DOI: 10.3390/s23167204 ISSN:

A Residual-Dense-Based Convolutional Neural Network Architecture for Recognition of Cardiac Health Based on ECG Signals

Alaa E. S. Ahmed, Qaisar Abbas, Yassine Daadaa, Imran Qureshi, Ganeshkumar Perumal, Mostafa E. A. Ibrahim
  • Electrical and Electronic Engineering
  • Biochemistry
  • Instrumentation
  • Atomic and Molecular Physics, and Optics
  • Analytical Chemistry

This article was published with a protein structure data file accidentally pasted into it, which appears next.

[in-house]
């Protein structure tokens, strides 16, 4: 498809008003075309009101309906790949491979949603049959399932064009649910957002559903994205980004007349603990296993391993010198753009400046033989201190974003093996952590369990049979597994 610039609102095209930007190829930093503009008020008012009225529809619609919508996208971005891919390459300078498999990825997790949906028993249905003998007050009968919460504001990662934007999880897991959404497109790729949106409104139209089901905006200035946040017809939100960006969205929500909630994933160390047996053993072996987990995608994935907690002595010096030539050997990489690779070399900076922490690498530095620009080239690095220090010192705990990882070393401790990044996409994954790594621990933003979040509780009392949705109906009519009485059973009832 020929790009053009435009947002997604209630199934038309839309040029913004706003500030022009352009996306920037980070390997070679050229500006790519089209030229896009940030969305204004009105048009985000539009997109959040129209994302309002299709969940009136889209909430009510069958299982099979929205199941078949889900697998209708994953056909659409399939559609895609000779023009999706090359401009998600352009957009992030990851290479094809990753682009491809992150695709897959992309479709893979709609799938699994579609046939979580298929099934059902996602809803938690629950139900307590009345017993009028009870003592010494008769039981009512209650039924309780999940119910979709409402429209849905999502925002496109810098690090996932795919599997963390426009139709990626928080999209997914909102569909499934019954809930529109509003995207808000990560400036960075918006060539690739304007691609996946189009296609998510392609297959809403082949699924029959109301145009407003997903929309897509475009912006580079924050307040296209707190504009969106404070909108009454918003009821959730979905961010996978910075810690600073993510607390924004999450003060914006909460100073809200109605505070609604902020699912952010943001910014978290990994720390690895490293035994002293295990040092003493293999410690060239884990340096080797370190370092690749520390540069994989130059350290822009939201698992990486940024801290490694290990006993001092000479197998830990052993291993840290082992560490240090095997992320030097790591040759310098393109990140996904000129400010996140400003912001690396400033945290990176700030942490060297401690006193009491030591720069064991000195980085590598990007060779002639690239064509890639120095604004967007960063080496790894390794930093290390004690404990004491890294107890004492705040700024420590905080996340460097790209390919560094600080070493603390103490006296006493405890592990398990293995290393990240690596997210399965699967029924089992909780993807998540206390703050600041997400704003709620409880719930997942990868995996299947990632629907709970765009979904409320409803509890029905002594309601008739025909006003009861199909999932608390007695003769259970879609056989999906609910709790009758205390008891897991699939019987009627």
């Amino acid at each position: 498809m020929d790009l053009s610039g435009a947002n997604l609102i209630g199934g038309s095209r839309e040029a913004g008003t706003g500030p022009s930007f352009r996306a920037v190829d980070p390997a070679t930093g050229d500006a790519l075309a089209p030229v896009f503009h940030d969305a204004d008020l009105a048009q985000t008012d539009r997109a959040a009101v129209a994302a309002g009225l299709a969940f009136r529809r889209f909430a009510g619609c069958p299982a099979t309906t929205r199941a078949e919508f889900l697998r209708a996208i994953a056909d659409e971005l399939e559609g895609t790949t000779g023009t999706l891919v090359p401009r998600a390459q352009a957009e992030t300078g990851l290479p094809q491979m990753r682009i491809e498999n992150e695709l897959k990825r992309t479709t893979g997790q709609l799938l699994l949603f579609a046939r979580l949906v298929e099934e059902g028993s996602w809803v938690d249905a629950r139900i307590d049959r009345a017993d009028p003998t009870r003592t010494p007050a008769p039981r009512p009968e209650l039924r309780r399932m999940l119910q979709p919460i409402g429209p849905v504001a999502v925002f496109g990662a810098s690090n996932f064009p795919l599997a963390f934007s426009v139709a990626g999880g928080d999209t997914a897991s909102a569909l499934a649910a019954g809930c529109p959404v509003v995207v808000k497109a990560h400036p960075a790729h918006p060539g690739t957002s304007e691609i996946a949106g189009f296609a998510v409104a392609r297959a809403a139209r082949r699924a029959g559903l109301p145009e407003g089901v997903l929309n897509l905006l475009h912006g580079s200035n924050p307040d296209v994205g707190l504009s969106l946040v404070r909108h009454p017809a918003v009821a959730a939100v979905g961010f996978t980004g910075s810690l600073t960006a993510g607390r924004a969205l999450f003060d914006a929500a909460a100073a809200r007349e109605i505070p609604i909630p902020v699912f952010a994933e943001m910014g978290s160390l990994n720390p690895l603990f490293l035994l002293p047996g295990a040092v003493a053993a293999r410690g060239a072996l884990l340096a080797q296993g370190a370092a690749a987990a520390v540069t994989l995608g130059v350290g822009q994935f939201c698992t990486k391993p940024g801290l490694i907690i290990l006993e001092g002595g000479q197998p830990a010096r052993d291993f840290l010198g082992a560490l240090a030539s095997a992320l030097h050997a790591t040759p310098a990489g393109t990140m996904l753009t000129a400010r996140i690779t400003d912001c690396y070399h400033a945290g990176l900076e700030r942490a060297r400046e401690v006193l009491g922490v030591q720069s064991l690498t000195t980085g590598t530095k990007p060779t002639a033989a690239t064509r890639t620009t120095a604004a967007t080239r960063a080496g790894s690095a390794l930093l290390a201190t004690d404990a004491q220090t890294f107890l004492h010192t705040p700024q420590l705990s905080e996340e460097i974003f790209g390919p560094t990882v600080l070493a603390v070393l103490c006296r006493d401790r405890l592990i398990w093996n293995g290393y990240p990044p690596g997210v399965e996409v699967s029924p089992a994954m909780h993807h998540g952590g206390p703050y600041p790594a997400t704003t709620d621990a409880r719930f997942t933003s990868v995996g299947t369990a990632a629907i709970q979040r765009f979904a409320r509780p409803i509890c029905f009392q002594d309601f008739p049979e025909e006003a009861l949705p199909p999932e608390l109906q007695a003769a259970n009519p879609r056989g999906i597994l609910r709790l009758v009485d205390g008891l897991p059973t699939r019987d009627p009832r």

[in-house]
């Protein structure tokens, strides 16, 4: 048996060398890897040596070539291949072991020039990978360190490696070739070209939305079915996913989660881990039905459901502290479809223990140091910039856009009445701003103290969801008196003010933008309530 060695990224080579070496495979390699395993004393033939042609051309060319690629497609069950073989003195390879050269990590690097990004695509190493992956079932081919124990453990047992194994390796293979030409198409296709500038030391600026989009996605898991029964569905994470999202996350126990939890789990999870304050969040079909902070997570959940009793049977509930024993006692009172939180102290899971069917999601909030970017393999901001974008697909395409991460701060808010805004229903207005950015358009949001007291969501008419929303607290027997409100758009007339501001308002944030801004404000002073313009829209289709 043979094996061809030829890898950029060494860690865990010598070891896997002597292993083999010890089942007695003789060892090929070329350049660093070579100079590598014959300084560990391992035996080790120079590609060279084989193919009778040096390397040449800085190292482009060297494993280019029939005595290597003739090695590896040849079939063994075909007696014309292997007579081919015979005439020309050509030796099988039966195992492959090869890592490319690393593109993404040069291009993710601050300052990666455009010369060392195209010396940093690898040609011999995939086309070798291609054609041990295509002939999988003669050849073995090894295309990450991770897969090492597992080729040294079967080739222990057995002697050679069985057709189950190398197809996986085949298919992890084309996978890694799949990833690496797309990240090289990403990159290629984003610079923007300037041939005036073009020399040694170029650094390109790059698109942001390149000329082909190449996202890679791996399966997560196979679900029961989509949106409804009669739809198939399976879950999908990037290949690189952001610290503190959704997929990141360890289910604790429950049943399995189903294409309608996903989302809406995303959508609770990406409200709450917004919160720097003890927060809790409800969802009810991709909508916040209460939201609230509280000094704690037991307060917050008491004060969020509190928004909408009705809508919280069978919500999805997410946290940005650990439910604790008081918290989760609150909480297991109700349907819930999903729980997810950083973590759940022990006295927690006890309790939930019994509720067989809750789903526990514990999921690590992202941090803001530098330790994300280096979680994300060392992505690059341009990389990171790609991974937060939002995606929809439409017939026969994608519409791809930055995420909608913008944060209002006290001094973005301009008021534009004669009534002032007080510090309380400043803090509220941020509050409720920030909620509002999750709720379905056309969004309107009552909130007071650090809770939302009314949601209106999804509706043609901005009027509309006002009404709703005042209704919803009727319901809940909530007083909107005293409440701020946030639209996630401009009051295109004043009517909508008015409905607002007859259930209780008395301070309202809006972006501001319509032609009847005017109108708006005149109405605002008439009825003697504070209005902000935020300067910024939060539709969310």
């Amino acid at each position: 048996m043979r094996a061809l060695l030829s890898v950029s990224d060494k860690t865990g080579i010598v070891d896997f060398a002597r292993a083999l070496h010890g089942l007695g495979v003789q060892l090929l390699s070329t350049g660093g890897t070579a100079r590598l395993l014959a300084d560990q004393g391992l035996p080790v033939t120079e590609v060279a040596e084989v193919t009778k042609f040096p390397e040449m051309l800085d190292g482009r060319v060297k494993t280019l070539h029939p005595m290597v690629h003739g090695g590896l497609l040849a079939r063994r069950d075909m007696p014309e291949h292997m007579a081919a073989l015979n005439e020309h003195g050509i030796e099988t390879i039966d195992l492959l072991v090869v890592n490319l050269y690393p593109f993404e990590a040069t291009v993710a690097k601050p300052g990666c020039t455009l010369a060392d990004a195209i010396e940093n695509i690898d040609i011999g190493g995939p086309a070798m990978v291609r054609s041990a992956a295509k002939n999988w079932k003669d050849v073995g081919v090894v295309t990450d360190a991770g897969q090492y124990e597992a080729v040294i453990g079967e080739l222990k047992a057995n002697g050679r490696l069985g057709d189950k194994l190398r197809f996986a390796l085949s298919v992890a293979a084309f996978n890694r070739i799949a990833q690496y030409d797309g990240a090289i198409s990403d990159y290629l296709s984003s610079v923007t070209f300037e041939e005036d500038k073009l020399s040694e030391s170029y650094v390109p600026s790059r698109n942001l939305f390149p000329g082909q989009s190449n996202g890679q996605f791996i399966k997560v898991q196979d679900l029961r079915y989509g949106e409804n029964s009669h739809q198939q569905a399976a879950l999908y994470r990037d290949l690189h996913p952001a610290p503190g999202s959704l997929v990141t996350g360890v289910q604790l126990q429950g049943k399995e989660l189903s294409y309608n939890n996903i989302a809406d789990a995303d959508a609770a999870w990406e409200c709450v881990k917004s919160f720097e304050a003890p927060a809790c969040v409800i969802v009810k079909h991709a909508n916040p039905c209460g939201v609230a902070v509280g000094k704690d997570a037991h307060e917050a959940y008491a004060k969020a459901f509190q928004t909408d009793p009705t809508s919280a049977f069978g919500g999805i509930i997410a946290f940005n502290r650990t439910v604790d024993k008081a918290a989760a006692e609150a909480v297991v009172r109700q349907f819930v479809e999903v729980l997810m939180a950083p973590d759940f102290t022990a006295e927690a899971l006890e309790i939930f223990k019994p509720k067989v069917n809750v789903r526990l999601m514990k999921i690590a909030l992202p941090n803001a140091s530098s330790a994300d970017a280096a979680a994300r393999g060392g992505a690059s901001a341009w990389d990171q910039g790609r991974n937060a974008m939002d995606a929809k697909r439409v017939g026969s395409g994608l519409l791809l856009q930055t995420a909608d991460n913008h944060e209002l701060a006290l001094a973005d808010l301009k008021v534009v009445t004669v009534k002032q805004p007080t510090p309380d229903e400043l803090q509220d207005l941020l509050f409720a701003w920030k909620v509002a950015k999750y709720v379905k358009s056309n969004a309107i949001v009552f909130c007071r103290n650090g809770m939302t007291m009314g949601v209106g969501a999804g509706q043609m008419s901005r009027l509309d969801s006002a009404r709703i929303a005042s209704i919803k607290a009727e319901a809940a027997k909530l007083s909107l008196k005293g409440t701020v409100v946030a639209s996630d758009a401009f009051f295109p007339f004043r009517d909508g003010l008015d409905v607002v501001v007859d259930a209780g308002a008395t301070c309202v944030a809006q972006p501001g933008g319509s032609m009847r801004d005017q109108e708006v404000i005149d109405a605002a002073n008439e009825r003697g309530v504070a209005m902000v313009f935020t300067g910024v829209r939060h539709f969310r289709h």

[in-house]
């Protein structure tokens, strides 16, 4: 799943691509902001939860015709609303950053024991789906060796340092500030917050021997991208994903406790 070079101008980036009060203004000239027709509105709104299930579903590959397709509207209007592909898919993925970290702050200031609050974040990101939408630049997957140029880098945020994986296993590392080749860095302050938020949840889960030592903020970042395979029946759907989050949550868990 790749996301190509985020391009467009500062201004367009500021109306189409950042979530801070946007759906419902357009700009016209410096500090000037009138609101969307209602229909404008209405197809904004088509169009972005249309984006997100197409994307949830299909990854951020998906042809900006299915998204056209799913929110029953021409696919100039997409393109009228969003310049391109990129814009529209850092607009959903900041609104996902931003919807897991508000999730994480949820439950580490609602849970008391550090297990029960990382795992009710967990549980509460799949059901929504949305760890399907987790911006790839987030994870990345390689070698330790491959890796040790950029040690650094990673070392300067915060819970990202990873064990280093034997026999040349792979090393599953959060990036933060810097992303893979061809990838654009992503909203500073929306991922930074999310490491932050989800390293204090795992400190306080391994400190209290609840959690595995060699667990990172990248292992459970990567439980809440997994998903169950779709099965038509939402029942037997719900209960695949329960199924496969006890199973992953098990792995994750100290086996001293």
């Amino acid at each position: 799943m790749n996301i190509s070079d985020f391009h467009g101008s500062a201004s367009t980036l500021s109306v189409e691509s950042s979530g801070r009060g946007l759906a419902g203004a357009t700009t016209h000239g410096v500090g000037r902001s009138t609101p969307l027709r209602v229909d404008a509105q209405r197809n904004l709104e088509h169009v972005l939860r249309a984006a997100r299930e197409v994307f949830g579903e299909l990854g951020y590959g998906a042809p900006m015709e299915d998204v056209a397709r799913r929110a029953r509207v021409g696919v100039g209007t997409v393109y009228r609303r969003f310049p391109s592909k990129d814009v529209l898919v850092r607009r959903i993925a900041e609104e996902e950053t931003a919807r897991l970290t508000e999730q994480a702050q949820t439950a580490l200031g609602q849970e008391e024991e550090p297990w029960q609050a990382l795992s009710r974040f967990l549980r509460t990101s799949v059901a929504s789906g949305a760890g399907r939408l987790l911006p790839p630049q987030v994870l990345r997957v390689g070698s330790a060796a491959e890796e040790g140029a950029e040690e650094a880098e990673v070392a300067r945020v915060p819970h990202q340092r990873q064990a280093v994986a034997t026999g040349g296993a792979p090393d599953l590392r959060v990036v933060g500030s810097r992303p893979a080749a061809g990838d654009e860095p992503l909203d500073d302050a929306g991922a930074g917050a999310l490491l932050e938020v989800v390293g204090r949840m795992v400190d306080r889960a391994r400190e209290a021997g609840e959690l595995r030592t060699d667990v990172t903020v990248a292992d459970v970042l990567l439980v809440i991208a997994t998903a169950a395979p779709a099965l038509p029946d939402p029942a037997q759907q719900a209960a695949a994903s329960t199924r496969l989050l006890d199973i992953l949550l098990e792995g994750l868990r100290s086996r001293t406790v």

Cardiovascular disorders are often diagnosed using an electrocardiogram (ECG). It is a painless method that mimics the cyclical contraction and relaxation of the heart’s muscles. By monitoring the heart’s electrical activity, an ECG can be used to identify irregular heartbeats, heart attacks, cardiac illnesses, or enlarged hearts. Numerous studies and analyses of ECG signals to identify cardiac problems have been conducted during the past few years. Although ECG heartbeat classification methods have been presented in the literature, especially for unbalanced datasets, they have not proven to be successful in recognizing some heartbeat categories with high performance. This study uses a convolutional neural network (CNN) model to combine the benefits of dense and residual blocks. The objective is to leverage the benefits of residual and dense connections to enhance information flow, gradient propagation, and feature reuse, ultimately improving the model’s performance. This proposed model consists of a series of residual-dense blocks interleaved with optional pooling layers for downsampling. A linear support vector machine (LSVM) classified heartbeats into five classes. This makes it easier to learn and represent features from ECG signals. We first denoised the gathered ECG data to correct issues such as baseline drift, power line interference, and motion noise. The impacts of the class imbalance are then offset by resampling techniques that denoise ECG signals. An RD-CNN algorithm is then used to categorize the ECG data for the various cardiac illnesses using the retrieved characteristics. On two benchmarked datasets, we conducted extensive simulations and assessed several performance measures. On average, we have achieved an accuracy of 98.5%, a sensitivity of 97.6%, a specificity of 96.8%, and an area under the receiver operating curve (AUC) of 0.99. The effectiveness of our suggested method for detecting heart disease from ECG data was compared with several recently presented algorithms. The results demonstrate that our method is lightweight and practical, qualifying it for continuous monitoring applications in clinical settings for automated ECG interpretation to support cardiologists.

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